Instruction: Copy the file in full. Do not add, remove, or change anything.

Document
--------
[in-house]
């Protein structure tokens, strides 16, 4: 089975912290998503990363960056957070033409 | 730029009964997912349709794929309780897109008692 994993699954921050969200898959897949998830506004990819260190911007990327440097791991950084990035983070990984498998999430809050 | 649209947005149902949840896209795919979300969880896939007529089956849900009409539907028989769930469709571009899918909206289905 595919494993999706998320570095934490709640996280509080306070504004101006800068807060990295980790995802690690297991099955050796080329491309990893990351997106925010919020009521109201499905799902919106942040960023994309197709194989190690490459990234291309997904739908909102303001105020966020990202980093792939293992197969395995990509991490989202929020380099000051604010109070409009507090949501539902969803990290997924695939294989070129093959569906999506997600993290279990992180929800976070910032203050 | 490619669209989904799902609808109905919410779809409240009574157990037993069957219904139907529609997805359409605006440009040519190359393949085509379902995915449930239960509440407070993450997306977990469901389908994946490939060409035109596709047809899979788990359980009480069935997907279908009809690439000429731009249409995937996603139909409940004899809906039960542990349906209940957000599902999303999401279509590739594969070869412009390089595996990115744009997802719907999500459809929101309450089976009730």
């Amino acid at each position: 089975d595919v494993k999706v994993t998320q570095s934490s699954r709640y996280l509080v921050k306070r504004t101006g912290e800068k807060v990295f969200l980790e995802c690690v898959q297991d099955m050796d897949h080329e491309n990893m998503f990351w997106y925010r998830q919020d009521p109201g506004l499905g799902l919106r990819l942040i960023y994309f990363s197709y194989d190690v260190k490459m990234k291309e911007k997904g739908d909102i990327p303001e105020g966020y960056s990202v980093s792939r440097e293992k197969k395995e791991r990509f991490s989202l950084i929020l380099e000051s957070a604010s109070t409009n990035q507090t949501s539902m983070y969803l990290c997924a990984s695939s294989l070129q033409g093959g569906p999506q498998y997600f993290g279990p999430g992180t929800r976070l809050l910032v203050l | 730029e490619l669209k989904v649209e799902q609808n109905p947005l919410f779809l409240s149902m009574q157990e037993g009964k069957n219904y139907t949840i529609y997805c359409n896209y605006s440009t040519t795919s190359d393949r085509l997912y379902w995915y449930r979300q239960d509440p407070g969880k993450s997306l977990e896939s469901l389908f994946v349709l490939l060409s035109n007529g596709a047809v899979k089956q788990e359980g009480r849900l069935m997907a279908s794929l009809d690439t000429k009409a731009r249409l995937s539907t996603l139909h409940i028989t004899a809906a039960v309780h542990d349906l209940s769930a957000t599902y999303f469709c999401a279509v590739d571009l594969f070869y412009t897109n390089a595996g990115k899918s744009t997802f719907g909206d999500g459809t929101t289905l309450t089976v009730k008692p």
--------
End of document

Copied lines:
[in-house]
């Protein structure tokens, strides 16, 4: 089975912290998503990363960056957070033409 | 730029009964997912349709794929309780897109008692 994993699954921050969200898959897949998830506004990819260190911007990327440097791991950084990035983070990984498998999430809050 | 649209947005149902949840896209795919979300969880896939007529089956849900009409539907028989769930469709571009899918909206289905 595919494993999706998320570095934490709640996280509080306070504004101006800068807060990295980790995802690690297991099955050796080329491309990893990351997106925010919020009521109201499905799902919106942040960023994309197709194989190690490459990234291309997904739908909102303001105020966020990202980093792939293992197969395995990509991490989202929020380099000051604010109070409009507090949501539902969803990290997924695939294989070129093959569906999506997600993290279990992180929800976070910032203050 | 490619669209989904799902609808109905919410779809409240009574157990037993069957219904139907529609997805359409605006440009040519190359393949085509379902995915449930239960509440407070993450997306977990469901389908994946490939060409035109596709047809899979788990359980009480069935997907279908009809690439000429731009249409995937996603139909409940004899809906039960542990349906209940957000599902999303999401279509590739594969070869412009390089595996990115744009997802719907999500459809929101309450089976009730």
């Amino acid at each position: 089975d595919v494993k999706v994993t998320q570095s934490s699954r709640y996280l509080v921050k306070r504004t101006g912290e800068k807060v990295f969200l980790e995802c690690v898959q297991d099955m050796d897949h080329e491309n990893m998503f990351w997106y925010r998830q919020d009521p109201g506004l499905g799902l919106r990819l942040i960023y994309f990363s197709y194989d190690v260190k490459m990234k291309e911007k997904g739908d909102i990327p303001e105020g966020y960056s990202v980093s792939r440097e293992k197969k395995e791991r990509f991490s989202l950084i929020l380099e000051s957070a604010s109070t409009n990035q507090t949501s539902m983070y969803l990290c997924a990984s695939s294989l070129q033409g093959g569906p999506q498998y997600f993290g279990p999430g992180t929800r976070l809050l910032v203050l | 730029e490619l669209k989904v649209e799902q609808n109905p947005l919410f779809l409240s149902m009574q157990e037993g009964k069957n219904y139907t949840i529609y997805c359409n896209y605006s440009t040519t795919s190359d393949r085509l997912y379902w995915y449930r979300q239960d509440p407070g969880k993450s997306l977990e896939s469901l389908f994946v349709l490939l060409s035109n007529g596709a047809v899979k089956q788990e359980g009480r849900l069935m997907a279908s794929l009809d690439t000429k009409a731009r249409l995937s539907t996603l139909h409940i028989t004899a809906a039960v309780h542990d349906l209940s769930a957000t599902y999303f469709c999401a279509v590739d571009l594969f070869y412009t897109n390089a595996g990115k899918s744009t997802f719907g909206d999500g459809t929101t289905l309450t089976v009730k008692p």